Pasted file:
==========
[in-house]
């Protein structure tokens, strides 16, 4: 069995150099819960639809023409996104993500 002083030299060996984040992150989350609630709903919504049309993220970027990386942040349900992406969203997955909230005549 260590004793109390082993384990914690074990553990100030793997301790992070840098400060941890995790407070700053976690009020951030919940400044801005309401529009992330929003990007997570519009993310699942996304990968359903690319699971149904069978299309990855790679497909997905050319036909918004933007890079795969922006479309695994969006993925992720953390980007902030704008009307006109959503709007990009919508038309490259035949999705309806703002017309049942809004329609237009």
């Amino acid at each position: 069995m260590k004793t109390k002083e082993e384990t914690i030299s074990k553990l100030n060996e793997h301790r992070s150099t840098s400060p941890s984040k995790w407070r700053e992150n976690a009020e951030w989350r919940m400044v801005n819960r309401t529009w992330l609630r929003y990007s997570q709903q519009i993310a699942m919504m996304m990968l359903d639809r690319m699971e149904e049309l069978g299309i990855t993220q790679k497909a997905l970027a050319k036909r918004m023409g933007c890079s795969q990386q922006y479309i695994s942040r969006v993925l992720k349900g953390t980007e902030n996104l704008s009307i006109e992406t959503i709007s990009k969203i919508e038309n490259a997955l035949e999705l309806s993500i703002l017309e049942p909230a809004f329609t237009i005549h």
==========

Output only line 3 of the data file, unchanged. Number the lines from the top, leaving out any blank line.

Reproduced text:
């Amino acid at each position: 069995m260590k004793t109390k002083e082993e384990t914690i030299s074990k553990l100030n060996e793997h301790r992070s150099t840098s400060p941890s984040k995790w407070r700053e992150n976690a009020e951030w989350r919940m400044v801005n819960r309401t529009w992330l609630r929003y990007s997570q709903q519009i993310a699942m919504m996304m990968l359903d639809r690319m699971e149904e049309l069978g299309i990855t993220q790679k497909a997905l970027a050319k036909r918004m023409g933007c890079s795969q990386q922006y479309i695994s942040r969006v993925l992720k349900g953390t980007e902030n996104l704008s009307i006109e992406t959503i709007s990009k969203i919508e038309n490259a997955l035949e999705l309806s993500i703002l017309e049942p909230a809004f329609t237009i005549h």